The Monaro you see here is a 1970 HT acquired by Massel in 2008. Distinguishing the South African version are its standard vinyl roof, a rarely picked option in Australia, the radio aerial was also moved from the front left guard to the rear right quarter panel.

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The badging on the front guards differs between the two countries and the boot and engine bays are colour coded and painted the same colour as the body. Underneath the South African cars were painted in rust-preventative material and the tailshaft is painted green. Another differing feature is the location of the chassis number. Australian produced Monaros were stamped on the firewall while, in South Africa, they appeared on the inside of the doors.

This silver 1970 HT Holden Monaro 308 manual was sold new to Mr D Oosthuizen who took delivery of it on June 27, 1970, silver in colour with a vinyl roof.

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Massel says that "Oosthuizen was fanatical about the car and in all its time it never travelled on a gravel road."

When Massel acquired it the car had travelled 106,000 verified miles and still had its original Dunlop sovereign spare tyre and wheel, original jack and jack handle.

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Signature Monaro dash and steering wheel

Several of the water and heater hoses remain the originals and the engine has never been opened. Also original are the water pump, carburettor, clutch and pressure plate however due to the extreme heat in South Africa where the car was kept it did receive a rudimentary repaint.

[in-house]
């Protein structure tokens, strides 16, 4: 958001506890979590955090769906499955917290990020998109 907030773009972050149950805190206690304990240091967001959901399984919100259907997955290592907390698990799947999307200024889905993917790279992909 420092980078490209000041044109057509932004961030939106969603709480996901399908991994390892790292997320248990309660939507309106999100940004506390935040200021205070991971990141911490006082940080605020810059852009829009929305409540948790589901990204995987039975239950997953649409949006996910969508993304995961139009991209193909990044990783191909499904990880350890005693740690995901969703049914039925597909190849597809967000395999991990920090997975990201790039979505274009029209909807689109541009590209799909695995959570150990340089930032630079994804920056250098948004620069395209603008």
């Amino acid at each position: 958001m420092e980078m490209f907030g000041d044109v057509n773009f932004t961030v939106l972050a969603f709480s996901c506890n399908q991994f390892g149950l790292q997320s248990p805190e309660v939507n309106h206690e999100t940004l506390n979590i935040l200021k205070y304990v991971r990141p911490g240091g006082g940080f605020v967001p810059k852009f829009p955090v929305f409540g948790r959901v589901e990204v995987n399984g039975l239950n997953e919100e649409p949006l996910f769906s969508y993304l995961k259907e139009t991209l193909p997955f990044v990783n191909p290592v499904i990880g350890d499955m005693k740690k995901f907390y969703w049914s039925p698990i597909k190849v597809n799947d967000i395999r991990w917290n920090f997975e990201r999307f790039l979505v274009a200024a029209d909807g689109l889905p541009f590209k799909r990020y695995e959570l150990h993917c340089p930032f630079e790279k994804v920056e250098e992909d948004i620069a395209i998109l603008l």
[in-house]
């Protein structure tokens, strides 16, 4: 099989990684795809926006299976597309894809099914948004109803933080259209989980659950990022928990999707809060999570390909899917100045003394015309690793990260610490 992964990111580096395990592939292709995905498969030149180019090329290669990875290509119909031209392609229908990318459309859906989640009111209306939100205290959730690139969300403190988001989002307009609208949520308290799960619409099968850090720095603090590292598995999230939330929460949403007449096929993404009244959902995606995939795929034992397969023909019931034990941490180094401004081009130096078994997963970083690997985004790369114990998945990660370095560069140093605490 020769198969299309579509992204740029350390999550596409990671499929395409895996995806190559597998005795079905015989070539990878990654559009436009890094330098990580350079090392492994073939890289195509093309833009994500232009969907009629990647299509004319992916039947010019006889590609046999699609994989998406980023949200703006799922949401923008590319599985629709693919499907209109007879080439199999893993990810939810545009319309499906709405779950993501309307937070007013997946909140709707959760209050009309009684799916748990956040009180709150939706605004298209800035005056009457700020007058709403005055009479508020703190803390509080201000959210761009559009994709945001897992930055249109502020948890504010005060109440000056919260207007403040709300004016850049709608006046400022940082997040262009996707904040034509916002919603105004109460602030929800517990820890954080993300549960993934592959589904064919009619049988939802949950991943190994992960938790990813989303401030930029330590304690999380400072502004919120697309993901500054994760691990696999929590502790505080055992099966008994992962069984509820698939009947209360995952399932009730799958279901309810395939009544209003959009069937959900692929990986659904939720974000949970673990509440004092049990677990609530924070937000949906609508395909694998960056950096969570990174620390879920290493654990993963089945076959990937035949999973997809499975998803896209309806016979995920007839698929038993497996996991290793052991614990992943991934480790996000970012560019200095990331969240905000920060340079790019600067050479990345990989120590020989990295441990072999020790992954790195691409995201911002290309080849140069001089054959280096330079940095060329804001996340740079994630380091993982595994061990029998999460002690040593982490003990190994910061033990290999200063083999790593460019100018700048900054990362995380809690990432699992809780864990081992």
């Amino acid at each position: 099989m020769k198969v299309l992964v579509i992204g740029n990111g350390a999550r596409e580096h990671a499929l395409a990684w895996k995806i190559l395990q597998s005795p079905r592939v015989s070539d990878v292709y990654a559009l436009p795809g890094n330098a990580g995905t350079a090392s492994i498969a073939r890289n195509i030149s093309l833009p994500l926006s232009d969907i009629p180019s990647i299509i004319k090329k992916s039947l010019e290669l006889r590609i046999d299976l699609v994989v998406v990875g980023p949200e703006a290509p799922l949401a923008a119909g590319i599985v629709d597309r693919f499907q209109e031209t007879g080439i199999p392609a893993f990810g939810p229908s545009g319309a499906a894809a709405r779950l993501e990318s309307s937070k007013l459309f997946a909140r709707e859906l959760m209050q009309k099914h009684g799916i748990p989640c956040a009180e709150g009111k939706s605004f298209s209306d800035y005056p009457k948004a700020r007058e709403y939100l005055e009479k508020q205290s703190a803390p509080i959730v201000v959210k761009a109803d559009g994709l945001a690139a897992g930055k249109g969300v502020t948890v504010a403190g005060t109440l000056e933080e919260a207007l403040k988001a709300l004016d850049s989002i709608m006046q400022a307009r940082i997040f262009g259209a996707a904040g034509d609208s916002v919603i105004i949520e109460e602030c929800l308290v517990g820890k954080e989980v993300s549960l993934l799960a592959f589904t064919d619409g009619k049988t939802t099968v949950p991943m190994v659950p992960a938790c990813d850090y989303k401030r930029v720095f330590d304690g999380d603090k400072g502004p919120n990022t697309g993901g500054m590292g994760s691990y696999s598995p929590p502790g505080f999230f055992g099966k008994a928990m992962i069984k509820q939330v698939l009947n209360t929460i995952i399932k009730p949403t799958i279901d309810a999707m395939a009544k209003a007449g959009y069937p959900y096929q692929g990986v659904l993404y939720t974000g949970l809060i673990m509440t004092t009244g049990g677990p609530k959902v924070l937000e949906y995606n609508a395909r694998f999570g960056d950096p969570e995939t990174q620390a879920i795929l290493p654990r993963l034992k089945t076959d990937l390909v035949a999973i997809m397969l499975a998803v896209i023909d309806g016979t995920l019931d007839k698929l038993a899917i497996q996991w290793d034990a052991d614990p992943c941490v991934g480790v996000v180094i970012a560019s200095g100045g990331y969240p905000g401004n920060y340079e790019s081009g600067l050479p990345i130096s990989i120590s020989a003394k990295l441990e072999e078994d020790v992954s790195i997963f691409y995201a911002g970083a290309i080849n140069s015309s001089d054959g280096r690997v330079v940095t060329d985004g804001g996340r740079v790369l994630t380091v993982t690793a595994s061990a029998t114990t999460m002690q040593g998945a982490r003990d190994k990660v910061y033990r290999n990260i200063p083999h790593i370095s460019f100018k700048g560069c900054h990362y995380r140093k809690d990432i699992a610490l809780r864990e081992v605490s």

After buying the Monaro, Massel disassembled parts of it so it could be resprayed in its South African silver, a brighter shade than the silver offered here.

Several years later Massel sold the HT Monaro to John Stav.

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Monaro owner - John Stav

After searching for an early Holden Monaro John Stav bought Clive’s car approximately six years ago.

"When I started looking for a Monaro I was aware that Holden had exported them to South Africa and to be honest I didn’t really mind if it was an Australia or South Africa car, as they were pretty much identical but its condition had to be in good order," claimed John Stav, "I wasn’t even focusing on an HT, just an early Monaro."

"I had been looking for about 12 months when this one popped up and I’ve owned it for at least six years.

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"In that time, apart from regular servicing and a recent repair and repaint of the bonnet due to some stone chips I haven’t touched it."

The Monaro is driven regularly, sometimes short hops and other times longer country runs. John does take it to car shows quite regularly to show the car and talk about its history which people love to learn about.

He has no desire to buy a modern Monaro and recently sold an HG model panel van.

So what’s it like to drive?

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"Absolutely beautiful," exclaims John, I would happily drive it from Melbourne to Sydney without a worry. It’s not a racing car, just very enjoyable to drive and we enjoy every moment.

At the time of acquiring the Monaro, John owned a 1965 Mustang fastback but after a couple of trips in the Monaro, the Mustang was soon put up for sale.

He has also ventured out to Gippsland with the Monaro and enjoyed punting it on some of the sweeping open roads.

"You obviously have to concentrate a bit more and you’re working a bit harder as it doesn’t have power steering but that’s fine too."

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1970 Holden HT Monaro "South African"

NUMBER BUILT: 952 (1970)
BODY: All-steel, unitary two-door coupe
ENGINE: 5035cc V8 with four barrel carburettor
POWER & TORQUE: 179kW @ 4000rpm, 515Nm @ 3200rpm
PERFORMANCE: 0-100km/h 7.8 seconds, Quarter mile 15.8. seconds
TRANSMISSION: Four-speed all-synchromesh manual or three-speed automatic
SUSPENSION: Short and long arm independent with coil springs and shock absorbers (f) Semi eliptic springs with tubular shocks
BRAKES: disc (f) drum or optional disc(r)
TYRES: 6.95 x 14 D70 tyres

 

From Unique Cars #452, April 2021